Also, be prepared that not every item in the line may be represented. (I am still mourning the Nivea shampoo I fell in love with while living in Spain that I can’t seem to find anywhere else!).  Worse yet, every now and then the one distributor who brings the item in may have had some delay in their shipment and this, of course, means not one item in stores anywhere across the entire island! I have had this particular headache several times from trying to get the sunscreen I know works to, most recently, a medication I wanted for my dog. (Don’t worry, he’s fine, it’s just the one I wanted would have eliminated the arduous task of a topical application. He has very sharp teeth.)

I do suggest giving some of the local products a shot and conducting your own experiments. Believe it or not, there may end up being some things that you will end up missing whenever you’re off-island!

So what to do if you just can’t do without your signature perfume, the one deodorant that you KNOW works for you, or the part for your top-of-the-line fishing rod? There are several options for islanders needing to get things on a rock:

 

1. The island’s postal service

First is the most obvious: the postal system. I can’t speak for other islands, but the Jamaican postal system is pretty reliable and you can send and receive packages as long as they adhere to the Customs and regulatory guidelines of both countries you’re shipping between. Just like with travel, strange powders, liquids, foods, and other items may be restricted. This is actually true of almost any methodology when you think about it, as anything entering or leaving the island is subject to Customs and searches. This is both for security as well as agricultural and health safety concerns. It’s all for our own good, so just embrace it wholeheartedly. In fact, that attitude is the best thing to bring to island living when dealing with anything at all! To ensure you can keep tabs on the packages and to also speed up the process, it’s best to pay a little extra and send packages as registered mail. If friends or family feel sorry for you and you wish to abuse that guilt to get them to send you care packages, this is a helpful tip to make sure you get your goodies quickly!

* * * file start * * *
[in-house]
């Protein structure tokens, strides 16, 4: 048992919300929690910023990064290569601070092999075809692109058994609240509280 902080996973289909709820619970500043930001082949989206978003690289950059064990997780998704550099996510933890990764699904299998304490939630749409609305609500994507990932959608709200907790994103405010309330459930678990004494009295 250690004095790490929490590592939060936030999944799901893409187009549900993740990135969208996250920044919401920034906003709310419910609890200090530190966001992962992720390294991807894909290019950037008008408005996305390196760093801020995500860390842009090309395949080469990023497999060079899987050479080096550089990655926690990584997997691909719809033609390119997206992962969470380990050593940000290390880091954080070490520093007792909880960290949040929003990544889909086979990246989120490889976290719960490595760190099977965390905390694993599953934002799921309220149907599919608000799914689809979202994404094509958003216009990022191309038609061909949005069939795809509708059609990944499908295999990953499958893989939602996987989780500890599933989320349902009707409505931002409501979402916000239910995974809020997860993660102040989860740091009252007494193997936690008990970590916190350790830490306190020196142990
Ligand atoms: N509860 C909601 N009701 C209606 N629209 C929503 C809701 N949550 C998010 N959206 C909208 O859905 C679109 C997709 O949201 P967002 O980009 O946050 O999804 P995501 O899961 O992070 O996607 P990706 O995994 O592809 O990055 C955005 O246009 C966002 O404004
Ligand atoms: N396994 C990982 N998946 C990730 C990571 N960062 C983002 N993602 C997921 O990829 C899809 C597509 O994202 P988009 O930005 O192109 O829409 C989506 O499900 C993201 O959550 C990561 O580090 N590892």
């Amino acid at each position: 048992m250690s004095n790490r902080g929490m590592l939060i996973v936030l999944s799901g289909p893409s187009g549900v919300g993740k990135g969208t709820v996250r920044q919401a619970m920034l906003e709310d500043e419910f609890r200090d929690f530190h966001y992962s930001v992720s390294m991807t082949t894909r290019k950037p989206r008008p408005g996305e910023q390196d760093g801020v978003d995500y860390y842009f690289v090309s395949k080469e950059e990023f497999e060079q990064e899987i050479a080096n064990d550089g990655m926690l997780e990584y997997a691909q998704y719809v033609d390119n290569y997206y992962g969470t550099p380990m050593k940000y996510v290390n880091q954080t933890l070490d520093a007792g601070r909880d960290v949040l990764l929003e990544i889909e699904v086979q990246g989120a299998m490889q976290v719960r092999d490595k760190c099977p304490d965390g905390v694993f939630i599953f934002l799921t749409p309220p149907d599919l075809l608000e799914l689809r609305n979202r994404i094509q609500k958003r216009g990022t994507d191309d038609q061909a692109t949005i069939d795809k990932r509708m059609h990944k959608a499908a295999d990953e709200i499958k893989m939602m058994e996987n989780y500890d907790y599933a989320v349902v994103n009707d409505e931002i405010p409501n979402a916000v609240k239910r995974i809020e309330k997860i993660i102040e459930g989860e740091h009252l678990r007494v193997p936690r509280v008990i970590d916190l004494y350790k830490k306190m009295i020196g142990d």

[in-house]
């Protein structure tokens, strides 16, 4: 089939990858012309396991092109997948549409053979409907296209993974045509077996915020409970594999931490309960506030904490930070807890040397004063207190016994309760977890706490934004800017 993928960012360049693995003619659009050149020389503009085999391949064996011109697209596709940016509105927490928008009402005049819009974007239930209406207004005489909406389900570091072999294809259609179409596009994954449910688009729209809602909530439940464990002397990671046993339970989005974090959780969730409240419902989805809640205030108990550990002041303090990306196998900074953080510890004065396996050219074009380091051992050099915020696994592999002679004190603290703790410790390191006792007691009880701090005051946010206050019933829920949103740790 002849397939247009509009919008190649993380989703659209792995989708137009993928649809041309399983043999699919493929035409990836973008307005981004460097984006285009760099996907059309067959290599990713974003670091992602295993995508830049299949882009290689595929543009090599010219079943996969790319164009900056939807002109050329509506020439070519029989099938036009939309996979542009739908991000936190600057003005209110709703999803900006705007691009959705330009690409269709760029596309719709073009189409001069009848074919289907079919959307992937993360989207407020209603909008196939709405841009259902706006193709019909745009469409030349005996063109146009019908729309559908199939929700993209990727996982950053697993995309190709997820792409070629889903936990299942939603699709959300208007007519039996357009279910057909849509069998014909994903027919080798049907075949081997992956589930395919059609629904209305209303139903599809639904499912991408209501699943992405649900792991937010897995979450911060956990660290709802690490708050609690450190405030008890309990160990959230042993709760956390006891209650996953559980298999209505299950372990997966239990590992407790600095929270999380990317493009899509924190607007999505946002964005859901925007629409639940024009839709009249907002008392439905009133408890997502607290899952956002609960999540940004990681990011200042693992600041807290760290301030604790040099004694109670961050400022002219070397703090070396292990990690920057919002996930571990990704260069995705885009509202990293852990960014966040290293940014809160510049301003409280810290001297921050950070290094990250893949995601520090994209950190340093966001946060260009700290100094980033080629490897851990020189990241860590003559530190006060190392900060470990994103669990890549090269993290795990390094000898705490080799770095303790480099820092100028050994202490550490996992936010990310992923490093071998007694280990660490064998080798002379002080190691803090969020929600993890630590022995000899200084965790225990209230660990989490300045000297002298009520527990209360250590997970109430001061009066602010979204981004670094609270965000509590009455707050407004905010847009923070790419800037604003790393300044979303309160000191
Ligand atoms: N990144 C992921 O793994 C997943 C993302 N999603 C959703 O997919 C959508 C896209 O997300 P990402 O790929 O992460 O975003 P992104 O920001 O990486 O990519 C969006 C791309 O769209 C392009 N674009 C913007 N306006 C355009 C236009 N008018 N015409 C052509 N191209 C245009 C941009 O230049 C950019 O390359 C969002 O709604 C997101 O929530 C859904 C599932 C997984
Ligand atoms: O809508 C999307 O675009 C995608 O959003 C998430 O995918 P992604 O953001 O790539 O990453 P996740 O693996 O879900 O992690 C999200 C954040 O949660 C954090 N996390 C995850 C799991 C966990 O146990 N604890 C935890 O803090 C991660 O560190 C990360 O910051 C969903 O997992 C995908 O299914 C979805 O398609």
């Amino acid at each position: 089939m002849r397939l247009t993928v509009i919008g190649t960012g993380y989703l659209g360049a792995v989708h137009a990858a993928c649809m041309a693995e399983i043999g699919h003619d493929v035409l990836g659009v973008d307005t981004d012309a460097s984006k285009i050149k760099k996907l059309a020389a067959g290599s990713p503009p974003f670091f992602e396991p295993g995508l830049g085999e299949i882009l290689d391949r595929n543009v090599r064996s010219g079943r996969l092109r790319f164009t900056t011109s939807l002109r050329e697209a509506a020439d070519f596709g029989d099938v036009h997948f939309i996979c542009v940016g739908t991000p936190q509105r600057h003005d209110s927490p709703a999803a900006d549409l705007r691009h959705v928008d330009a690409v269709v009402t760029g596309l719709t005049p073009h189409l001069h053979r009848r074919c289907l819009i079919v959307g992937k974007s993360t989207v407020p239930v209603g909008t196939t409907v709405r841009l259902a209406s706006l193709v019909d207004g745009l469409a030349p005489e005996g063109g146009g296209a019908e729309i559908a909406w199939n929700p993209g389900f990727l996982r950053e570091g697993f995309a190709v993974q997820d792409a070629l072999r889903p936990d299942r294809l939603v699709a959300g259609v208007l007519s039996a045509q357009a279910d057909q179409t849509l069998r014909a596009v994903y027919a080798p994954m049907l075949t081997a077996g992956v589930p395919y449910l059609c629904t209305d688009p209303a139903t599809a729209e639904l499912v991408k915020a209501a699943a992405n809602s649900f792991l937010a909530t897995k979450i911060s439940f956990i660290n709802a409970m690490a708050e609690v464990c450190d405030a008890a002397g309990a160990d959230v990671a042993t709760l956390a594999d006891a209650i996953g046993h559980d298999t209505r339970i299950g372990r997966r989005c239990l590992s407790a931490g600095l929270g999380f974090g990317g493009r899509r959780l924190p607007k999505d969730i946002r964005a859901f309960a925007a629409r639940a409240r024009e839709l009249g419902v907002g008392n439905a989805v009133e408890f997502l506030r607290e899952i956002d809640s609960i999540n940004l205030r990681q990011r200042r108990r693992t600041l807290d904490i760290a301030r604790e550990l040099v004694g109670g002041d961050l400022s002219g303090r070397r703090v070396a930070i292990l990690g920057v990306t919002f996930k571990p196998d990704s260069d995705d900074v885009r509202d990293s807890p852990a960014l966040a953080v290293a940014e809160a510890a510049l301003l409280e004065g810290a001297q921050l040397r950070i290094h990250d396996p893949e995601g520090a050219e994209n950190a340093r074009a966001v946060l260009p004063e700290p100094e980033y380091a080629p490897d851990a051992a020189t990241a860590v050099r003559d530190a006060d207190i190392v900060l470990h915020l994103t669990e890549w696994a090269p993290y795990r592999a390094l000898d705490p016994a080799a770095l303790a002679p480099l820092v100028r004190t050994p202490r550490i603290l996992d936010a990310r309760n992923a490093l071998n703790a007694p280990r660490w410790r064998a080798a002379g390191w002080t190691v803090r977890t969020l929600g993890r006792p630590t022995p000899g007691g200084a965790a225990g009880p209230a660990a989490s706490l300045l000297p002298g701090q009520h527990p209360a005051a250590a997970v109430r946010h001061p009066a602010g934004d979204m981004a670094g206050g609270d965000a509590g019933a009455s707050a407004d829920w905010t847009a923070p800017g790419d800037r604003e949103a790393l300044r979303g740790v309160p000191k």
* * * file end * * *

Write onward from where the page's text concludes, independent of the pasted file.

2. An island shipping service

The Post Office has recently jumped on another island bandwagon: special businesses dedicated completely to getting stuff shipped in for you! In Jamaica, there are several companies now who, as we say in Jamaica, decided to “follow fashion” like the game-changing company MailPac (though they still remain the top choice for most islanders). MailPac has offices in several locations across the island, and now several other companies do as well. Choice always makes life a little easier. What these companies offer is pretty ingenious. They have offices in Miami with a general address and each client is given a postal box number. You then can jump online and order your item(s) and put in your delivery address as this P.O. Box number. The items are then shown as delivered by the international company and then the package company takes over from there, flying them to the island where clients can then head into the office to pay a small fee when they pick them up. This fee is usually determined by the size and weight.